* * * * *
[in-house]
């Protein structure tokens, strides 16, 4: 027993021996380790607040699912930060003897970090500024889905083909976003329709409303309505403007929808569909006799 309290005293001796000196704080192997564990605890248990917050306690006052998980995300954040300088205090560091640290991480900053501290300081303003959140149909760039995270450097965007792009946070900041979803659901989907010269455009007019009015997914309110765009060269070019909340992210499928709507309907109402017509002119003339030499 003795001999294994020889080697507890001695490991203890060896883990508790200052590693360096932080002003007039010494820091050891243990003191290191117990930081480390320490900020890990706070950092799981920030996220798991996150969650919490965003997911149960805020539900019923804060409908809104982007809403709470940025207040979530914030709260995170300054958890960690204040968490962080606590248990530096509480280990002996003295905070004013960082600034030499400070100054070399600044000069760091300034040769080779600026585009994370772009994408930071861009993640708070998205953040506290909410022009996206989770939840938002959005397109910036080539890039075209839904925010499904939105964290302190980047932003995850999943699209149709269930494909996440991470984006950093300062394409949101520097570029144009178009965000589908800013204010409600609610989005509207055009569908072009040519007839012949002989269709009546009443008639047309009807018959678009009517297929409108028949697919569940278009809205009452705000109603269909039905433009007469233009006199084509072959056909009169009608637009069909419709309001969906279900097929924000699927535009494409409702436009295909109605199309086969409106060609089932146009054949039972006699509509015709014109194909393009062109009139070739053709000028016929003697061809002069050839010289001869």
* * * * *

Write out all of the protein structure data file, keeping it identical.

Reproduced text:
[in-house]
């Protein structure tokens, strides 16, 4: 027993021996380790607040699912930060003897970090500024889905083909976003329709409303309505403007929808569909006799 309290005293001796000196704080192997564990605890248990917050306690006052998980995300954040300088205090560091640290991480900053501290300081303003959140149909760039995270450097965007792009946070900041979803659901989907010269455009007019009015997914309110765009060269070019909340992210499928709507309907109402017509002119003339030499 003795001999294994020889080697507890001695490991203890060896883990508790200052590693360096932080002003007039010494820091050891243990003191290191117990930081480390320490900020890990706070950092799981920030996220798991996150969650919490965003997911149960805020539900019923804060409908809104982007809403709470940025207040979530914030709260995170300054958890960690204040968490962080606590248990530096509480280990002996003295905070004013960082600034030499400070100054070399600044000069760091300034040769080779600026585009994370772009994408930071861009993640708070998205953040506290909410022009996206989770939840938002959005397109910036080539890039075209839904925010499904939105964290302190980047932003995850999943699209149709269930494909996440991470984006950093300062394409949101520097570029144009178009965000589908800013204010409600609610989005509207055009569908072009040519007839012949002989269709009546009443008639047309009807018959678009009517297929409108028949697919569940278009809205009452705000109603269909039905433009007469233009006199084509072959056909009169009608637009069909419709309001969906279900097929924000699927535009494409409702436009295909109605199309086969409106060609089932146009054949039972006699509509015709014109194909393009062109009139070739053709000028016929003697061809002069050839010289001869």